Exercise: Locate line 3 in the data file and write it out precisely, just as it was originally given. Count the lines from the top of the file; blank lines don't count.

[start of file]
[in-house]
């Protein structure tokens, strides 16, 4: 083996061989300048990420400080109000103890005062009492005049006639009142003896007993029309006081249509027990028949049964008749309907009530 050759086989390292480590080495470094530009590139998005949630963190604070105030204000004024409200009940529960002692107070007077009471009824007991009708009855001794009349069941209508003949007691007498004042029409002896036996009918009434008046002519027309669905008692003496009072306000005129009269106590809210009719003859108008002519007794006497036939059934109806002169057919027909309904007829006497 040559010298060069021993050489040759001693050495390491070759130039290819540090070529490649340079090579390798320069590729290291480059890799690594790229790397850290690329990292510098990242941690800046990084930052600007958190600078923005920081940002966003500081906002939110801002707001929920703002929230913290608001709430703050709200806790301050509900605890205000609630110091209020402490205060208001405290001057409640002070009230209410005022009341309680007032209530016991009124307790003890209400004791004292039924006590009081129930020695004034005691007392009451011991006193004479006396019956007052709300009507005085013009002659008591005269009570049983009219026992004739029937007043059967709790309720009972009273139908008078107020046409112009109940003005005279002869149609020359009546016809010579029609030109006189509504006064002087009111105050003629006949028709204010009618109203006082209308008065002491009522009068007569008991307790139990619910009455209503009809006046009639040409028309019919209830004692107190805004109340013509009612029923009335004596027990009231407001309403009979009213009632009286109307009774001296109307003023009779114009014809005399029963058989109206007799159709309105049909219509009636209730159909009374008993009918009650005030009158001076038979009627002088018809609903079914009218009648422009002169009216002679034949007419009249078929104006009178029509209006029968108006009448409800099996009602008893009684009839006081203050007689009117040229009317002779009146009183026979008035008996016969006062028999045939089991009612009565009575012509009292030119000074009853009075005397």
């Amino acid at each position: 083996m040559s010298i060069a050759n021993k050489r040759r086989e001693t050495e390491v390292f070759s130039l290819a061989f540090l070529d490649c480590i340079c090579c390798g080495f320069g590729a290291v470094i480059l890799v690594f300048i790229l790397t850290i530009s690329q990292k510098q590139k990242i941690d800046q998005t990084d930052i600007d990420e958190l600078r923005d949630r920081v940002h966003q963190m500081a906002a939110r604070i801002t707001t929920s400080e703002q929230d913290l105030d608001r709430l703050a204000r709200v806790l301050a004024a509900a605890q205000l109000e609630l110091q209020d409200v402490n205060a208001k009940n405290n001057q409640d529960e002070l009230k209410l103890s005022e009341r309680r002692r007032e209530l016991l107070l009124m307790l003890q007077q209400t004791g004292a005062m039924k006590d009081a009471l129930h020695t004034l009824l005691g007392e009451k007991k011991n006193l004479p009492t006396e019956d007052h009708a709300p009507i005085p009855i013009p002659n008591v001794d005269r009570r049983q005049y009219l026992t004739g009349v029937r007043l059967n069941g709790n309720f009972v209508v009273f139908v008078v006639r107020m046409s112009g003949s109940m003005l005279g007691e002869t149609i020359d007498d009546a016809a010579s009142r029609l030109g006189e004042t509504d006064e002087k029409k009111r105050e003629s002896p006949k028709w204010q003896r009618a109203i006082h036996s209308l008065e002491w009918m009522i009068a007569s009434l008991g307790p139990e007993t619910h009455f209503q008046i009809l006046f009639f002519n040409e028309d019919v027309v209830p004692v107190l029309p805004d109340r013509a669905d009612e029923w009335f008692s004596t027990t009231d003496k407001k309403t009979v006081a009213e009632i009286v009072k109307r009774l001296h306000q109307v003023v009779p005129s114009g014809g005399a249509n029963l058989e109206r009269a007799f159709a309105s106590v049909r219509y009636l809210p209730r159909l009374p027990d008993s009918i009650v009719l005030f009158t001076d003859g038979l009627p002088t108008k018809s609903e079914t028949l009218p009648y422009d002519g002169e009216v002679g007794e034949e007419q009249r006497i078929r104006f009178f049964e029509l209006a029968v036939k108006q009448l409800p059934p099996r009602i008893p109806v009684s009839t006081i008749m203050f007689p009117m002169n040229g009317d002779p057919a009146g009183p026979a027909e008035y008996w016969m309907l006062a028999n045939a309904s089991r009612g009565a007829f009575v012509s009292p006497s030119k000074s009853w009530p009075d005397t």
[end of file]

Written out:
């Amino acid at each position: 083996m040559s010298i060069a050759n021993k050489r040759r086989e001693t050495e390491v390292f070759s130039l290819a061989f540090l070529d490649c480590i340079c090579c390798g080495f320069g590729a290291v470094i480059l890799v690594f300048i790229l790397t850290i530009s690329q990292k510098q590139k990242i941690d800046q998005t990084d930052i600007d990420e958190l600078r923005d949630r920081v940002h966003q963190m500081a906002a939110r604070i801002t707001t929920s400080e703002q929230d913290l105030d608001r709430l703050a204000r709200v806790l301050a004024a509900a605890q205000l109000e609630l110091q209020d409200v402490n205060a208001k009940n405290n001057q409640d529960e002070l009230k209410l103890s005022e009341r309680r002692r007032e209530l016991l107070l009124m307790l003890q007077q209400t004791g004292a005062m039924k006590d009081a009471l129930h020695t004034l009824l005691g007392e009451k007991k011991n006193l004479p009492t006396e019956d007052h009708a709300p009507i005085p009855i013009p002659n008591v001794d005269r009570r049983q005049y009219l026992t004739g009349v029937r007043l059967n069941g709790n309720f009972v209508v009273f139908v008078v006639r107020m046409s112009g003949s109940m003005l005279g007691e002869t149609i020359d007498d009546a016809a010579s009142r029609l030109g006189e004042t509504d006064e002087k029409k009111r105050e003629s002896p006949k028709w204010q003896r009618a109203i006082h036996s209308l008065e002491w009918m009522i009068a007569s009434l008991g307790p139990e007993t619910h009455f209503q008046i009809l006046f009639f002519n040409e028309d019919v027309v209830p004692v107190l029309p805004d109340r013509a669905d009612e029923w009335f008692s004596t027990t009231d003496k407001k309403t009979v006081a009213e009632i009286v009072k109307r009774l001296h306000q109307v003023v009779p005129s114009g014809g005399a249509n029963l058989e109206r009269a007799f159709a309105s106590v049909r219509y009636l809210p209730r159909l009374p027990d008993s009918i009650v009719l005030f009158t001076d003859g038979l009627p002088t108008k018809s609903e079914t028949l009218p009648y422009d002519g002169e009216v002679g007794e034949e007419q009249r006497i078929r104006f009178f049964e029509l209006a029968v036939k108006q009448l409800p059934p099996r009602i008893p109806v009684s009839t006081i008749m203050f007689p009117m002169n040229g009317d002779p057919a009146g009183p026979a027909e008035y008996w016969m309907l006062a028999n045939a309904s089991r009612g009565a007829f009575v012509s009292p006497s030119k000074s009853w009530p009075d005397t």